For instance, here’s what Chelsea at the famous Moon + Arrow said about her holiday buying habits:

“I’ve found not a lot of people realize how far in advance we buy. We buy in late summer for Christmas. People are emailing us [in late November] for Christmas and unless it’s a perfect fit, we just don’t have money for it. Sometimes we’ll buy things for more immediate timing, but those are usually things we’re just restocking. We’ll still be interested and look at emails and products we get now, but it would be to buy in a while, once we’re able to make more purchases.”

Long story short? Some stores are still buying in November to fill gaps in their holiday selection but almost all are shopping for new products, even if they’re not currently buying. Every maker knows that a strong wholesale business comes from strong, long-term relationships with stores -- so whether that great store partener places her first order with you on November 15 or January 15 or March 15 is less important than building that relationship overall.

Wondering how you actually go about building those retailer relationships and laying the groundwork for growth in the coming year? We actually wrote a really in-depth piece on this topic last year, during holiday season, which you can check out here.

2. Choose your approach based on the stage of your business.

Very busy right now but want to grow wholesale?
Only do what will be highest impact for your growth 6 months from now. You can’t afford to cut corners on things that will help you grow in the spring and summer (because otherwise you will see that growth drop off) -- but you don’t have a moment to spare for “nice to have” stuff that’s not really going to move the needle. For instance, if you’re a Wholesale In a Box customer, do send introductory emails to your store leads, but maybe push your followups to January. Do follow up with stores that have expressed interest, but maybe wait until the new year to finesse your email template. Do cultivate your current wholesale accounts, checking in with them and making sure that they don’t need more product or replacements of anything.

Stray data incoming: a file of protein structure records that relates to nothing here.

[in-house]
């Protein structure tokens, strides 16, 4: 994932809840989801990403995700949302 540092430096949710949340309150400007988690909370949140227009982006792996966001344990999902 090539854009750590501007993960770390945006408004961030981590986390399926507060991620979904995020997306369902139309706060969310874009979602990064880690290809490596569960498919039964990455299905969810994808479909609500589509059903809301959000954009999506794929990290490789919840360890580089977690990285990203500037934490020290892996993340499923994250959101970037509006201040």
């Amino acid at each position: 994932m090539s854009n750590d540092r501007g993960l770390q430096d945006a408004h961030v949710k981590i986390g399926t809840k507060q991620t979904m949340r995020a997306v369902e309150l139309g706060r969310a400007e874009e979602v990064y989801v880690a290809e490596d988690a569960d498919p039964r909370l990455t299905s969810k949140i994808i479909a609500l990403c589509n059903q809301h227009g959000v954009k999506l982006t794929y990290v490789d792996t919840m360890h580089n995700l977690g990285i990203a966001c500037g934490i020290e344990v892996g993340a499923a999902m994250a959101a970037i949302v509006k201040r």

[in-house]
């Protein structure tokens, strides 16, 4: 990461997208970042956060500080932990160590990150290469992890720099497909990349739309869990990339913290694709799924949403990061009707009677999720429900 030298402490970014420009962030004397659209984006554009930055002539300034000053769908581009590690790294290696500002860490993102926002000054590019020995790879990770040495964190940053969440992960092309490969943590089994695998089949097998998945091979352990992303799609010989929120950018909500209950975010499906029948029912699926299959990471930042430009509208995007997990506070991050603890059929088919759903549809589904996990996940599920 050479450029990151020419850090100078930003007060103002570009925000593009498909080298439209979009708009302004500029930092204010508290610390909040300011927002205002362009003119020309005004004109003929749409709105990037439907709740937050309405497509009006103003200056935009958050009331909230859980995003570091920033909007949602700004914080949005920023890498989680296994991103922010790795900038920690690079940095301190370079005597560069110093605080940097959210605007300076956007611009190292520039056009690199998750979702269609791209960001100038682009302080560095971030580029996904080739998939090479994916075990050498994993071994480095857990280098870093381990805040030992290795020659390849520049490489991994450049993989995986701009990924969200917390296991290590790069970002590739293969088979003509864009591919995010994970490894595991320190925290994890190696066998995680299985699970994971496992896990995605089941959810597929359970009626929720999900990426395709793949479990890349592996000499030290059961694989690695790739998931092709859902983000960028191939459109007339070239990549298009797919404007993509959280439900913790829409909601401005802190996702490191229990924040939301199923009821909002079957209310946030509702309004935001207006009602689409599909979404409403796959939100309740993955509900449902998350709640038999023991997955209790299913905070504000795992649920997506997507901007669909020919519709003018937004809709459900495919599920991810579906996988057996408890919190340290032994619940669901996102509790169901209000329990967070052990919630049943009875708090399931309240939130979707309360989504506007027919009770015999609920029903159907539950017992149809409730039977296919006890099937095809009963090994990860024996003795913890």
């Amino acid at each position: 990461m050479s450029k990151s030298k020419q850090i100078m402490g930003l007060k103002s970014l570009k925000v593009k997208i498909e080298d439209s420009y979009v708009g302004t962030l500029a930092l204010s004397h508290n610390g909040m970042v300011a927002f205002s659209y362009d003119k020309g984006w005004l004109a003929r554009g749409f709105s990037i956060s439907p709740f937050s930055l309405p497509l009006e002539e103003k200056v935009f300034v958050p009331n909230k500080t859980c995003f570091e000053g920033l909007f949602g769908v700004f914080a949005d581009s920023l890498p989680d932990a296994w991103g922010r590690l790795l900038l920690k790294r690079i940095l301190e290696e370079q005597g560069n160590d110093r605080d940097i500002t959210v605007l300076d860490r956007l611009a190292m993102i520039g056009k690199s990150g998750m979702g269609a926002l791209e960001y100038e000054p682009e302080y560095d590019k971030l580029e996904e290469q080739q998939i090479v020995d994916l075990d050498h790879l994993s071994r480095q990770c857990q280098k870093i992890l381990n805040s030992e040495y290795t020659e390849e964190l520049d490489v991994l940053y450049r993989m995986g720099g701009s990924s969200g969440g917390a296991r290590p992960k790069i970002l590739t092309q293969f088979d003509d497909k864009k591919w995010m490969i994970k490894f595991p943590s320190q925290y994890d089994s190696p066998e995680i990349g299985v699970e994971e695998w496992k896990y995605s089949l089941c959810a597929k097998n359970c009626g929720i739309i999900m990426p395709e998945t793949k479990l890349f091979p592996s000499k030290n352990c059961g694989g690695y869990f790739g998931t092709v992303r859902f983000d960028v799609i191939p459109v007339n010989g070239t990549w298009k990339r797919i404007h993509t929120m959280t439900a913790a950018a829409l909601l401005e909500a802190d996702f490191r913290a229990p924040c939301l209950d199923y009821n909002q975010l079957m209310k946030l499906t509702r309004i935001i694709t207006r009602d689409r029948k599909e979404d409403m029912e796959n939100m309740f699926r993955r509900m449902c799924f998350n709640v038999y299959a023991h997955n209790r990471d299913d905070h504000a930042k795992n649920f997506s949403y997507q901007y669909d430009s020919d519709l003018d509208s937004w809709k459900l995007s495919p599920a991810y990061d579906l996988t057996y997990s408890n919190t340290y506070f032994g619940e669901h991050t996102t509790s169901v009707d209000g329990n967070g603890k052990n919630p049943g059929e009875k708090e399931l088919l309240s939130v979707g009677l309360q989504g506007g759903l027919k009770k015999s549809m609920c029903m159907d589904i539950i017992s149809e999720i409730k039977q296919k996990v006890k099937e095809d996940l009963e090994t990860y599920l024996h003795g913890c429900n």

Not as busy as you’d like, and want to grow wholesale?
Use this time to create foundations for growth. Especially for makers that only have a few wholesale accounts, we generally say that this is a really great time to jump into wholesale. You can start investing in creating a great line sheet, refining your email template, introducing yourself to stores, and even developing penguin tactics. You may not see results right away, but this is a really good time of year to get started and set yourself up for a transformative 2017.

3. Don’t get holiday tunnel vision.

Just as many retailers are buying in August for Christmas, they’re also buying in November for Valentine’s Day…. and in January for the summer. While stores are certainly big buyers for the holidays, that is not the only season for which they need product (obviously.) Especially if you have great products in your line that span a range of seasons, keep those seasons in mind and consider pitching appropriately.

As always, our caveat is: do what works for you and what makes sense for your business. These principles are trends we see across our makers, but they are certainly not applicable to every maker in every situation.

Let us know if you have specific questions about products, lines, or how to change your outreach this season-- we’re happy to help!



Grow Your Wholesale

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Doing What You Love vs Winning Awards For It

When I was about eight, I went to camp for the first time.

As a fairly introverted person who loved hanging out with my family, summer camp ended up being hard. Thirty-two-year-old me would know exactly why it would be hard for me and in what ways; eight-year-old me was bewildered, as the camp seemed literally designed to have a good time around every corner and yet I felt kind of dazed from home sicknesses and nervousness about how to be around the other kids.